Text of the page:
8 gems in Veeam Availability Suite V8. Part 1: linux certificate-based authentication

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(note: this post also appears on the official Veeam blog)
Also available in this series:
Part 2: Quick Rollback
Part 3: Quick Backup
Part 4: support for vSphere tags
Part 5: Snapshot Hunter
Part 6: Tape Server
Part 7: Save as Default
Part 8: Hyper-V

Veeam Backup & Replication v8, part of Veeam Availability Suite v8, has just been released and customers and partners are already starting to upgrade their environments and explore the several new features that have been added to this latest version of the software. As in any previous release, in addition to the main new features that have been promoted during the launch campaign, there are many enhancement that are not part of the marketing activities, but nonetheless they all contribute to create every time an awesome version of the software.

This time, again, the Veeam development team was able to “squeeze” an insane amount of enhancements and new exciting features in this release. And as always, trying to pick the most interesting ones was a challenging task for me, even more than in the past. To align with the version number, I tried to pick my favourite 8 new enhancements, but honestly I would have had a better luck if it would have been Veeam Backup & Replication v20 or v30…

Anyway, after sadly kicking out many of the enhancements from my personal list (but I really invite you to read the complete What’s New Document as almost any new enhancement is worth a read, and there are more than 200 in this release), I figured out which ones are my favourite 8 gems. In this series of posts, I will show you them and dive a little bit into their technical details.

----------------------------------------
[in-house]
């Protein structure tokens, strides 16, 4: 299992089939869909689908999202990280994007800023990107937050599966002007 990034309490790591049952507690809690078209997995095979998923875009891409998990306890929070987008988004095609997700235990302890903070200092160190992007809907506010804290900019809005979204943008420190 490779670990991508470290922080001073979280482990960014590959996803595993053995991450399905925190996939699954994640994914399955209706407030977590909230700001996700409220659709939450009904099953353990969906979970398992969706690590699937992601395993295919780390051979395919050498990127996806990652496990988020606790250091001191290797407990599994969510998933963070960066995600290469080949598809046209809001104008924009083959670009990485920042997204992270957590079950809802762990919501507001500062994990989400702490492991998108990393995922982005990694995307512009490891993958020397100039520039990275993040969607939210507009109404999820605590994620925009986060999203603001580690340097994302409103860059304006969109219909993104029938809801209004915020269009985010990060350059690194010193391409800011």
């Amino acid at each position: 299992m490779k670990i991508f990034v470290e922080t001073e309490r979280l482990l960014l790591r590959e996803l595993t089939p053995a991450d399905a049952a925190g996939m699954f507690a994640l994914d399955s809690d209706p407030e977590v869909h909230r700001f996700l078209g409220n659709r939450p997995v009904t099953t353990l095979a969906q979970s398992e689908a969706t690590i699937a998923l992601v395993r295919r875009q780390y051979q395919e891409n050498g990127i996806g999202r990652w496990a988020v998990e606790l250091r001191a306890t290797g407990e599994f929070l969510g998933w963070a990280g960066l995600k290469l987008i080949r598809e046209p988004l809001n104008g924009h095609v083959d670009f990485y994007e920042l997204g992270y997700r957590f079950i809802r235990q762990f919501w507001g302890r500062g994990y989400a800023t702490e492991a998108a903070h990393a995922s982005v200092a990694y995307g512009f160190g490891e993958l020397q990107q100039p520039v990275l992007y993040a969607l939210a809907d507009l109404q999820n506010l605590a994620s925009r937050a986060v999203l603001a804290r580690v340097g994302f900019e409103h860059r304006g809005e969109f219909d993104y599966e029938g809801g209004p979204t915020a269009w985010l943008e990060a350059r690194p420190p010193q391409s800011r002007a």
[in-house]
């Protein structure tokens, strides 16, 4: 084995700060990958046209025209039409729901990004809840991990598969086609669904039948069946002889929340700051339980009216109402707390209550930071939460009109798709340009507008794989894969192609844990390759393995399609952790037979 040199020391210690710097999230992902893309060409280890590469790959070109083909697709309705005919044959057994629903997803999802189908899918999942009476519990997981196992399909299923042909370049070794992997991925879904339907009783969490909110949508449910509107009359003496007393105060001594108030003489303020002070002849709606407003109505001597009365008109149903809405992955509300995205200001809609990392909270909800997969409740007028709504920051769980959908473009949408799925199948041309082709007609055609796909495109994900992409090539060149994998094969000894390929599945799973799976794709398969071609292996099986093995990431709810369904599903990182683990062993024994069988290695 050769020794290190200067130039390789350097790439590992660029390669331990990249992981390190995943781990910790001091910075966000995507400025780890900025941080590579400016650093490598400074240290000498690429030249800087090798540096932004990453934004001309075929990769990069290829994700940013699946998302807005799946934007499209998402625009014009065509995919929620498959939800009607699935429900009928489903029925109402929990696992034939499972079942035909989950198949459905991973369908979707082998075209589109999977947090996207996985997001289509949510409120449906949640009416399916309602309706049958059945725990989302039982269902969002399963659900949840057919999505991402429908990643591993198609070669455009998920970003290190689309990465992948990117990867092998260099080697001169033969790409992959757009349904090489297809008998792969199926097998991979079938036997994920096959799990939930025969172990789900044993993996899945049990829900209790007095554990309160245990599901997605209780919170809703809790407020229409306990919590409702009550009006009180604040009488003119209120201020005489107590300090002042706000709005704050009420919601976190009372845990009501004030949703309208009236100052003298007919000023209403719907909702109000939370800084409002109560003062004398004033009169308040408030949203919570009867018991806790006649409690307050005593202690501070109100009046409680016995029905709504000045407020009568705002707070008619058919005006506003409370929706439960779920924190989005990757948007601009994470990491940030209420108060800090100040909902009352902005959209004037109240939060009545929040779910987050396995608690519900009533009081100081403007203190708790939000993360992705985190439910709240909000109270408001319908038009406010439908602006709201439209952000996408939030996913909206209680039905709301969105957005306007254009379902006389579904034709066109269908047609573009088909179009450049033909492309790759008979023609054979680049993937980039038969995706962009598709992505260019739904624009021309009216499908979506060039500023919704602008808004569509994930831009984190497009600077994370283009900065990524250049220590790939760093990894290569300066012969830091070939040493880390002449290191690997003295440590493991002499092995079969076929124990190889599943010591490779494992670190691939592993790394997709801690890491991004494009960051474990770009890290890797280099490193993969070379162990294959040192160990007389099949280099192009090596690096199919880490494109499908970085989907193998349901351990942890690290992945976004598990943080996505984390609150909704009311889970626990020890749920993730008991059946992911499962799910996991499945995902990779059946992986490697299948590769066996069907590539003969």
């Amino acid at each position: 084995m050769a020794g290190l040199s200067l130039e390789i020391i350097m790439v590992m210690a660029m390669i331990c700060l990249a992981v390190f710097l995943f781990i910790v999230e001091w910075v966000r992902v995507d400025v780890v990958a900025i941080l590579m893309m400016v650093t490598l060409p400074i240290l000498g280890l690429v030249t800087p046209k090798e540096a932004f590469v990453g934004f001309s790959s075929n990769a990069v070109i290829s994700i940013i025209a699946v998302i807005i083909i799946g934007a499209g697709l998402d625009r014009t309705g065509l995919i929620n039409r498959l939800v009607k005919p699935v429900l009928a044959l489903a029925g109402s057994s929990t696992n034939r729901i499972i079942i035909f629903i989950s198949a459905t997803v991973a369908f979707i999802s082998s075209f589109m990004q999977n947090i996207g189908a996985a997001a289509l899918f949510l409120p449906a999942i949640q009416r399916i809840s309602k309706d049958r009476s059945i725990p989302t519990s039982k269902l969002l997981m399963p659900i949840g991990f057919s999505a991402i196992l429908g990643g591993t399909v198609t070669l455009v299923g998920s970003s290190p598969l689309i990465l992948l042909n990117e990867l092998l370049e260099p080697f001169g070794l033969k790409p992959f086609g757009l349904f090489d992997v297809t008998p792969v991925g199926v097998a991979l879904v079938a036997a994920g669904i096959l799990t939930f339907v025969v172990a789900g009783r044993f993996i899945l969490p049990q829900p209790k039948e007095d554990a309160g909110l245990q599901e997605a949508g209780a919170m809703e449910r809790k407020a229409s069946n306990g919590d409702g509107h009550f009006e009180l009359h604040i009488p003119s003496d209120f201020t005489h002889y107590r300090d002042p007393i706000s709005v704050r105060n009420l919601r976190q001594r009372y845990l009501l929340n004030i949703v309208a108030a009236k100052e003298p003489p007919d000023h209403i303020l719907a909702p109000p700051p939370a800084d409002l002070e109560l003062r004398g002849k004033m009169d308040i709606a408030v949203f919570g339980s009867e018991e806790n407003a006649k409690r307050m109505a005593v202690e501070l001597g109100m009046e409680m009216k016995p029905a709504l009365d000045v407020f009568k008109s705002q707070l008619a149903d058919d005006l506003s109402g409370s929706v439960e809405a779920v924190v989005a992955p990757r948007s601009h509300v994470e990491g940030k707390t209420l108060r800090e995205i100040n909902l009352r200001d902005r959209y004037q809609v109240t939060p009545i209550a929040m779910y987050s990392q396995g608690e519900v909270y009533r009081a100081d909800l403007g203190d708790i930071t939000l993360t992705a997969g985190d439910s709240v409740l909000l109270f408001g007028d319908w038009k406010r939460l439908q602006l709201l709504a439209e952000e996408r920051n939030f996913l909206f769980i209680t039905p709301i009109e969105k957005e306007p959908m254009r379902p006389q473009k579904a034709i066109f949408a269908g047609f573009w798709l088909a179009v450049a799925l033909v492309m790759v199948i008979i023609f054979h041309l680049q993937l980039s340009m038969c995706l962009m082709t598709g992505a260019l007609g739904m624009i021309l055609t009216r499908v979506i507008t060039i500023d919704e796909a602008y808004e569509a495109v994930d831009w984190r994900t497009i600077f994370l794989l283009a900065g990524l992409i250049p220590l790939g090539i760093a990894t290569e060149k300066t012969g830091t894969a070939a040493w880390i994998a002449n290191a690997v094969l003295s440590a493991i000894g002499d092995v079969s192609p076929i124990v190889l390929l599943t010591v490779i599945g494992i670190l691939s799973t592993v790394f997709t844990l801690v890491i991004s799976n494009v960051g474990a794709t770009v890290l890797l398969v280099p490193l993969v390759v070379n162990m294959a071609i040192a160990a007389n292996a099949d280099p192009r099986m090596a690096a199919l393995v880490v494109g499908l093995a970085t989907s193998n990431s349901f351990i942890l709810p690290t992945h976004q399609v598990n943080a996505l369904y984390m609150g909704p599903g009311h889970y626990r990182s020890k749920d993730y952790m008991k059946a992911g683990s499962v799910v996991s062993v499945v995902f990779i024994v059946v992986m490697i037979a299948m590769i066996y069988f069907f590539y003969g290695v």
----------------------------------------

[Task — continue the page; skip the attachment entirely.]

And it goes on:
Linux certificate-based authentication

If you have ever worked in a pretty large Linux environment, you have realized one thing for sure: few administrators login into those Linux servers using usernames and passwords. There are several reasons for this: the first one it that most of the times there is no centralized credential management (some are using Microsoft Active Directory via Kerberos, or other solutions, but it’s not so common in my experience), so configuring and even more managing credentials on many Linux machines can become painful. Also, in order to be secure, passwords should be really complex and changed often. But then password management itself can become a cumbersome activity, and administrators start cheating on their own procedures (simple passwords or password without expiration), thus decreasing the security of their own environment. But there is an even more compelling reason: machine-to-machine communications. In order to automate procedures involving different servers, passwords needs to be saved somewhere so scripts and applications can use them to connect to other servers; and if the password is not stored in a secure way like in a text file, it can be compromised.

For all these reasons, Linux administrators often configure certificate-based authentication and disable interactive logins completely. In this way, a user or a machine that needs to access a remote system via SSH simply has to have its own public key registered into the target machine, that in return is authorized the access without a login. The certificate registration only has to be done once, and after this the access is automatic and seamless. Key distribution can also be automated.